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Cassius' Mimetic Desire in William Shakespeare's Julius Caesar : How to Use the Qualitative Content Analysis Method in Play Texts

Author :  Kuswanto (Ed) Afifah Azhaar

Product Details

Country
Indonesia
Publisher
Deepublish Publisher, Yogyakarta, Indonesia
ISBN 9786230272097
Format PaperBack
Language English, Bahasa Indo
Year of Publication 2023
Bib. Info x, 110p. ; 23cm.
Product Weight 200 gms.
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Product Description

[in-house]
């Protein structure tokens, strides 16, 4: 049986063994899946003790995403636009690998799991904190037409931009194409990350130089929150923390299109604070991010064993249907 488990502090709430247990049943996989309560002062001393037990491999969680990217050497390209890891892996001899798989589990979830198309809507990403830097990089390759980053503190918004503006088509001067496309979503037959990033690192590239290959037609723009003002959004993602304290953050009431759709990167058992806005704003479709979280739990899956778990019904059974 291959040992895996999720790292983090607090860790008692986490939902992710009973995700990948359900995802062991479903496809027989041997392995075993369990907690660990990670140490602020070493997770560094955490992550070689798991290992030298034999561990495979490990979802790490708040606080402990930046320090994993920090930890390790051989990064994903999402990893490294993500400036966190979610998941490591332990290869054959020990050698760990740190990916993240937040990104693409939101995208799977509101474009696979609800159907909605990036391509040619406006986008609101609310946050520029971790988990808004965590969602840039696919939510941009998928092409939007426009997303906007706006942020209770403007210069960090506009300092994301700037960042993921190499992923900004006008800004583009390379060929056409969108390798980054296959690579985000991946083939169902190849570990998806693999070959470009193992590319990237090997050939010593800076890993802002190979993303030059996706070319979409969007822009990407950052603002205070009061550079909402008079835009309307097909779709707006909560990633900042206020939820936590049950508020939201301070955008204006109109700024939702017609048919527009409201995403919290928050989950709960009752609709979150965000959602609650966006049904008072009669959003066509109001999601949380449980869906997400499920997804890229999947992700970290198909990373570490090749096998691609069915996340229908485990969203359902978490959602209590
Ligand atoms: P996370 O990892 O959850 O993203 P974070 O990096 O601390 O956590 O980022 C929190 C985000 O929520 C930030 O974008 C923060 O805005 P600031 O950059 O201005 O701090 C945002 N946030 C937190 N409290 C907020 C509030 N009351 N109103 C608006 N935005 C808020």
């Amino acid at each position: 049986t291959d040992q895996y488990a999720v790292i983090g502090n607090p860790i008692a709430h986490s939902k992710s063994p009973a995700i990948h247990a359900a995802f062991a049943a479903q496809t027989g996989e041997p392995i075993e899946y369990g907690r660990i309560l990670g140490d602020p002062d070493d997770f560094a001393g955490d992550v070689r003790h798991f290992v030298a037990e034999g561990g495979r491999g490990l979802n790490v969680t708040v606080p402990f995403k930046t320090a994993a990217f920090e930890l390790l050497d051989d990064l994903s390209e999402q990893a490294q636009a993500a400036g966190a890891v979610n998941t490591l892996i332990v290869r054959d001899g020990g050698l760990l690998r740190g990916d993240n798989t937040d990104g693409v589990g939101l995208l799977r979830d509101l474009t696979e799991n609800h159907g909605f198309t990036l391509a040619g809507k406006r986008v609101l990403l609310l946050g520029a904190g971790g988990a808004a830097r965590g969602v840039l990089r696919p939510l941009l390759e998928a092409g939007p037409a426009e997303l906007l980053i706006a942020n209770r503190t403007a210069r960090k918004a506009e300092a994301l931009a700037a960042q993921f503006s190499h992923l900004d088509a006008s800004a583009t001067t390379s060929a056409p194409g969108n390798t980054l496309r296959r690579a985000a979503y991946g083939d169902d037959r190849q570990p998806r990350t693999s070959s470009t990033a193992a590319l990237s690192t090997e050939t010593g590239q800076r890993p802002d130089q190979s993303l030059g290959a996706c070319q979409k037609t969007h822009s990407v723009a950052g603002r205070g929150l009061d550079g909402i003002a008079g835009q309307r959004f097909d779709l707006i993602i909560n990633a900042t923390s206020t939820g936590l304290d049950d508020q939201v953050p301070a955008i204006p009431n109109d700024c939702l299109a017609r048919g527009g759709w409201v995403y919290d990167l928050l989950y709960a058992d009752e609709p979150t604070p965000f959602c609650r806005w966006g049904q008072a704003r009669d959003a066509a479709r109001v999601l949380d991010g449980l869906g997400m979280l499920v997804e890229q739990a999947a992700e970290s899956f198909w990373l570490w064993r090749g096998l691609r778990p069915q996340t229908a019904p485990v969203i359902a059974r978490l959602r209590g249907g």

The term “imitation” or “mimesis” has been widely used. All creatures, including humans, use mimesis as a means of survival. Mimetic is widely regarded as a result of imitation in all forms of cultural transmission (language, tradition, and values). It indicates that mimeticity pervades all aspects of human life, yet it is rarely investigated thoroughly. Nevertheless, imitation has been developed in literary works to the point that each line, when interpreted in terms of play texts, has a profound, complete, and sometimes even negative significance. Humans are always in need of something to keep them alive. They imitate nature or another person to obtain what they want. As a result, in theory, mimesis desire is the primary motivation of people and hence a phenomenon prevalent in all facets of society. All terms linked to mimesis are typically associated with imitation. Some people may not desire impulsively but rather imitate the desire of others. The desire does not originate in itself or in the item, but in a third person. In other words, between a desire and its target, there is always some amount of social mediation. Being imitative or mimetic might thus be defined as mediated want: a desire that is never totally someone’s own. That is, imitators do not have the same desire as models. Nevertheless, due to the mimetic process (mimetize), this desire creates a medium for having the same desire as a model’s desire.

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